The second World Innovation Summit for Education took place in Doha, Qatar on December 7-9, 2010. Nearly 1300 dignitaries, thought leaders, disruptive ICT practitioners, program planners and policy makers were provided with a more focused program with deeper debates, better internet access, WISE web TV and WISE Twitter feeds to push out up live updates.

This version included some interactive sessions with 2o Learner Voices of young men and women selected by WISE as leaders in development. Their voices were finally a more active part of the Summit, and should be expanded in as many sessions next year as possible, as they represented some of the most articulate, clear sources of feedback on the state of the art from the end-user perspective.

Throughout the proceedings, delegates were capably assisted by a thoroughly professional army of WISE Logistics team members and Sheraton hotel hospitality staff who gracefully performed their supporting roles & duties.

I particularly enjoyed meeting some friendly bomb-throwing "disruptive" educational anarchists representing emerging or established ICT entitities. In particular Donald Clark, John Davitt, and Tim Rylands provided persuasive perspectives (and ongoing sardonic, dry wit) of ways to achieve near-universal access through interactive online gaming, mobile boot camps and mobile phone applications which can/are being used to support assessment, increase access to alternative content, and build learning communities. Readers interested in ICT accessibility dynamics for persons with disabilities will be pleased to see many universal design characteristics embedded in the development and use of these digital tools.

A major objective of my visit and the source of this post was to see and meet other professionals & practitioners with disabilities, examine how accessible the facility and sessions were for delegates with sensory/motor/cognitive issues, and report back on best practices that could be networked, developed, and implemented in other parts of the world.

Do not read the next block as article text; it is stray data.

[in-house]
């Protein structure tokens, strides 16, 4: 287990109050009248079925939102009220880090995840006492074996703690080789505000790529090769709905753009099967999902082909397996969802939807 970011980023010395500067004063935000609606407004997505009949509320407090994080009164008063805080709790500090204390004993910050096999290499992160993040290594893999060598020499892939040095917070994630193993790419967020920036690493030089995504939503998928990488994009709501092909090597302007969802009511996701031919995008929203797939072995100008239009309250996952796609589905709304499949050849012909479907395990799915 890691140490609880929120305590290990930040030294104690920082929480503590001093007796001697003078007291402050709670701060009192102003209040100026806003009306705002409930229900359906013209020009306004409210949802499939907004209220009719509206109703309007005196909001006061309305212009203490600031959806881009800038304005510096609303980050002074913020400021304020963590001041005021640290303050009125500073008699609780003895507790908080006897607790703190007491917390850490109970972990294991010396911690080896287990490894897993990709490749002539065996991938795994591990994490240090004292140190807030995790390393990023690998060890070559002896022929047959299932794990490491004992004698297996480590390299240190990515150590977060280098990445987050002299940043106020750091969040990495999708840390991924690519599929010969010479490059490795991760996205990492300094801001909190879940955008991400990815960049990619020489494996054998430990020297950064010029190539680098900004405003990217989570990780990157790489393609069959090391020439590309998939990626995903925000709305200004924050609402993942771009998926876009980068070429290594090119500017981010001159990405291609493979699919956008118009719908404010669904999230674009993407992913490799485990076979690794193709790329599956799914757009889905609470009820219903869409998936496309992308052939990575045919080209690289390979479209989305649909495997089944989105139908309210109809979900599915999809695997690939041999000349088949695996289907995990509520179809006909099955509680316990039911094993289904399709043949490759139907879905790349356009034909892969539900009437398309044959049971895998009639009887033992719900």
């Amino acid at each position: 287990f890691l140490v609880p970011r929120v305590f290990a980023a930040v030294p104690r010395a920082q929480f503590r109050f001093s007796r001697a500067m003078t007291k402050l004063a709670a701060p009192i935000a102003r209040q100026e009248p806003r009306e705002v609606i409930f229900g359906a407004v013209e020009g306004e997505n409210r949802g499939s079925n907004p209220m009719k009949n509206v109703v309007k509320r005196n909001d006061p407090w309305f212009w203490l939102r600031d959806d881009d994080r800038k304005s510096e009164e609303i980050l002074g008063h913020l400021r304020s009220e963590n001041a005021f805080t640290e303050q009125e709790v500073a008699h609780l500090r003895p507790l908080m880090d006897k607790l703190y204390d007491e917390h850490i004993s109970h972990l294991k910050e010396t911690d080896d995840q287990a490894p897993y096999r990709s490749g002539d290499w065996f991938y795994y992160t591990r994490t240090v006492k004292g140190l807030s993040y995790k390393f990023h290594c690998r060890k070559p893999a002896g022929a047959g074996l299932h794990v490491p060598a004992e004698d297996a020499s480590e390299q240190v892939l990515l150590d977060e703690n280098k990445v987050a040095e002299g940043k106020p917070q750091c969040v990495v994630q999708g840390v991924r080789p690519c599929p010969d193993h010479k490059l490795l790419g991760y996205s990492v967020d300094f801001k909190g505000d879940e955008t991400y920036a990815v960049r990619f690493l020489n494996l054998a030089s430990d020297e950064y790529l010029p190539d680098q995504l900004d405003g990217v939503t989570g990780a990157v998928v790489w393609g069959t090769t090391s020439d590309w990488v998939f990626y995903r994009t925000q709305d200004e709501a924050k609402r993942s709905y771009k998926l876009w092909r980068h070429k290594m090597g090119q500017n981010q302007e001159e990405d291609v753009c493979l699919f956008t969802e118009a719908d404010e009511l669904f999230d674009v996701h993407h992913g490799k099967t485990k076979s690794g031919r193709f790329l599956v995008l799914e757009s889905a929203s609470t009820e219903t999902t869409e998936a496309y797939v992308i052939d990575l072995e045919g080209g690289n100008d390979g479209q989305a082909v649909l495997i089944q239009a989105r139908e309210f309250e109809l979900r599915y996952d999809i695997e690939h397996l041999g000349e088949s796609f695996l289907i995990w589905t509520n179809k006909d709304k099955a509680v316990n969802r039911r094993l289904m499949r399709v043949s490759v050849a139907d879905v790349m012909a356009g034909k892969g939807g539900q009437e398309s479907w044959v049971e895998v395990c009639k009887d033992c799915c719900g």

With respect to seeing and meeting other colleagues with disabilities during the Summit; I saw and greeted two wheelchair users, one person who was blind, and one delegate using canes to get around the venue. Taking into consideration that one in six people in the world have a disability, there should be greater emphasis on promoting participation from the disabled community to hear about the educational experiences of learners AND professional educators with disability.

All session rooms had elevated stages, multiple language translators, were well-lit and had good PA systems. The proceedings were fed through a live web TV link. There were no FM listening devices, closed captioning, support staff using sign language, or preferred seating in any of the sessions for persons with functional limitations. I am sure there were many other delegates with non-apparent conditions besides me that just did not disclose.

While not unexpected, it is hoped that Summit planners will take these observations into consideration in advance of the 2011 event. These accommodations are easy to implement sending a clear message of welcome and inclusion to professionals/practitioners of the existence of PwD while enabling them to contribute to the proceedings.

UNESCO has asserted that the vast majority of children with disabilities worldwide – perhaps more than 90 percent – do not attend school. The few, less than 10 percent, who do gain access to education services are confronted with inaccessible buildings, a lack of teaching materials, unqualified teachers, and a lack of transportation to and from the schools.

Although many countries have publicly committed to equal rights to education for all learners (including those with disabilities), the reality in practice is that education is not equally accessible to all, specifically students with disabilities. Just within the past 10 years, significant progress towards fulfilling the global commitment to equalization of opportunities and recognition of the rights for persons with disabilities is beginning.

Persons with disabilities belong to the poorest segment of every society and face daily exclusion and discrimination. Generally, people with disabilities confront significant barriers in accessing vocational training and employment, as well as in exercising their fundamental rights to education and employment, and the more developed regions of the US, Europe and Eurasia are no exceptions.